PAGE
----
Five groups that classify all living things
A group of animals within the animal kingdom
A group of animals within a pylum
A group of animals within a class
A group of animals within an order
A group of animals within a family
Comprised of the genus followed by the species
The animal group that the species belongs to
What kind of foods the animal eats
How long (L) or tall (H) the animal is
The measurement of how heavy the animal is
The fastest recorded speed of the animal
How long the animal lives for
Whether the animal is solitary or sociable
The likelihood of the animal becoming extinct
The colour of the animal's coat or markings
|Black, Brown, Grey, White, Tan, Red|
The protective layer of the animal
The specific area where the animal lives
|Eucalyptus woodland and grassland|
|Average Litter Size:|
The average number of babies born at once
|Main Prey:||Termites, Ants, Insects|
Other animals that hunt and eat the animal
|Snakes, Foxes, Birds of Prey|
|Special Features:||Long tail and snout and striped body|
Map of Oceania
NumbatThe numbat is a small-sized marsupial that is found in Western Australia. The numbat has long, colourful fur and despite being a marsupial, the female numbat does not have a pouch on her belly.
The numbat was once found across Southern Australia, but today the numbat is considered to be an endangered species as there are only a few small numbat colonies found in Western Australia today. It has been estimated that there are only 1,500 numbat individuals left in the wild.
Numbats inhabit forests and woodland, particularly those that are mainly made up of eucalyptus trees. Numbats have also been found in grasslands that are relatively close to water.
Numbats are solitary animals with large home ranges, which they spend the daylight hours hunting for termites and in the dark nights in hollow logs and burrows. Numbats have strong front claws and long tongues which they use to get termites out of their nests.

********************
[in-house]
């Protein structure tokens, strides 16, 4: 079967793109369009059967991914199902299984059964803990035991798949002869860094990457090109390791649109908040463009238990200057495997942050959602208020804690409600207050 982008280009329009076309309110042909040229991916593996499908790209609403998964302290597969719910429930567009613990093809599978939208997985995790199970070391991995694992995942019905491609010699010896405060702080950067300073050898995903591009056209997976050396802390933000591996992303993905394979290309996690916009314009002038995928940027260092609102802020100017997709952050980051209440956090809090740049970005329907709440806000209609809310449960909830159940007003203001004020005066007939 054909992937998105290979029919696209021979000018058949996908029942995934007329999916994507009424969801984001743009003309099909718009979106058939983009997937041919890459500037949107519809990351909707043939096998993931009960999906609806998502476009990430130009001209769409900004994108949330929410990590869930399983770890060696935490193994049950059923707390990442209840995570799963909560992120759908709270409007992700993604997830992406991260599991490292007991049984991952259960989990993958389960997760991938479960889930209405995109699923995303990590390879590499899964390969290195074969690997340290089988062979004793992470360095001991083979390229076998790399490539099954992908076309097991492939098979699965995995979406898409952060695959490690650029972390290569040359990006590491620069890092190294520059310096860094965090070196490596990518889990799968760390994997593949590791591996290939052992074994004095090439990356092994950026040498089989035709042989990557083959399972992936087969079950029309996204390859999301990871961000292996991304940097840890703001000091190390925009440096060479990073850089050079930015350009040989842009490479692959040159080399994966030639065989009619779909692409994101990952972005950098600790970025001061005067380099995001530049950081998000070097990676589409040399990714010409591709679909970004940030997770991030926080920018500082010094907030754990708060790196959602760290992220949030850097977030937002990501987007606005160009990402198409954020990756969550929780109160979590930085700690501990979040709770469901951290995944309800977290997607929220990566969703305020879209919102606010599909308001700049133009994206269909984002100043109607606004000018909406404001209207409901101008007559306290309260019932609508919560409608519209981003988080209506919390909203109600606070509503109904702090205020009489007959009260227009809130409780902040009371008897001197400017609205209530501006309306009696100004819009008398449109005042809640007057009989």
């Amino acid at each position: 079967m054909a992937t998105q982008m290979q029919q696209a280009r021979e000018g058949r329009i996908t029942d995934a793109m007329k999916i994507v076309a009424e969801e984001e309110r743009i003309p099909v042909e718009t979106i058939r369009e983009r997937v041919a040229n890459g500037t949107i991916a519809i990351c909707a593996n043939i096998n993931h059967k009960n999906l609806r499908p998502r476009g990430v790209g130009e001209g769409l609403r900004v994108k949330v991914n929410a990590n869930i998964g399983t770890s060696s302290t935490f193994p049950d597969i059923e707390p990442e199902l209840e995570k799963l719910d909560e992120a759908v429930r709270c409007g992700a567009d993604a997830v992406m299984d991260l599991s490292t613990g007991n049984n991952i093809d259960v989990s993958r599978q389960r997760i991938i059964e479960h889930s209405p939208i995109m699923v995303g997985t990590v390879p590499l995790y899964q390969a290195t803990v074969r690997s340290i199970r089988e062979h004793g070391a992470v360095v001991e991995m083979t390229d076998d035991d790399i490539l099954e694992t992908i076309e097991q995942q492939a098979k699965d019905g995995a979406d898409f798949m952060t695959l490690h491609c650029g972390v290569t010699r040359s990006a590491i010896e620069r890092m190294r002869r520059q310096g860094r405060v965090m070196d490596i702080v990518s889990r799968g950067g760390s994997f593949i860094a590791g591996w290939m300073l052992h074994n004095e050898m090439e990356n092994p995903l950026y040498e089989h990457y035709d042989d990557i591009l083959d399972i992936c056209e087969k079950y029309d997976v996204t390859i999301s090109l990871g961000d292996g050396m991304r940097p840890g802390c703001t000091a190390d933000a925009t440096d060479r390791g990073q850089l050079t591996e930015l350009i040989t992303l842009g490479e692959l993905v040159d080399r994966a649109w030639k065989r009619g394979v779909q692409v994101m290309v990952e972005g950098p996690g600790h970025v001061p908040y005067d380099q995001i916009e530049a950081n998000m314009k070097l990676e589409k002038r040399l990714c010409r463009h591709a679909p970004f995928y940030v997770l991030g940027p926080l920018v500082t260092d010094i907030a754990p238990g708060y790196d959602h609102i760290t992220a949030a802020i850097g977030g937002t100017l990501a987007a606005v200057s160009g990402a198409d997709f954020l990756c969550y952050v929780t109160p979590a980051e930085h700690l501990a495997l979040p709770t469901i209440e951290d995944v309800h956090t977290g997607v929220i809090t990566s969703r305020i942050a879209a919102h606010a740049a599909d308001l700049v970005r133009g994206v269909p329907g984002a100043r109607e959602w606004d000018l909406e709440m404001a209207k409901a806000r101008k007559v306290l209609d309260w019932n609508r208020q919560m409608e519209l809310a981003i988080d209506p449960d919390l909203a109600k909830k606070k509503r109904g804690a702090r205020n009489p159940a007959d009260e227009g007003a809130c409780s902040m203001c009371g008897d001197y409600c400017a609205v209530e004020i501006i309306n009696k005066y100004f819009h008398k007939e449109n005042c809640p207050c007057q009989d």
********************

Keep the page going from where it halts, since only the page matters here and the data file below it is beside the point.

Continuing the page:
Due to their small size, numbats are prey to a number of larger, predatory animals such as foxes, snakes, dingos and feral cats. Dogs also prey on numbats, along with birds of prey that prey on the smaller numbat babies.
The numbat breeding season is between January and May, when the female numbat gives birth to an average of 4 numbat babies after a gestation period of just a couple of weeks. The numbat babies quickly attach to the mother numbat's teat, where they are protected only by her long hair, as she does not have a pouch.
Numbat babies are not left by their mother until they are a few months old, when she leaves to search for food. The mother numbat leaves her young in a burrow and comes back to give them milk every now and again.
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First Published: 2nd November 2009, Last Updated: 9th January 2017
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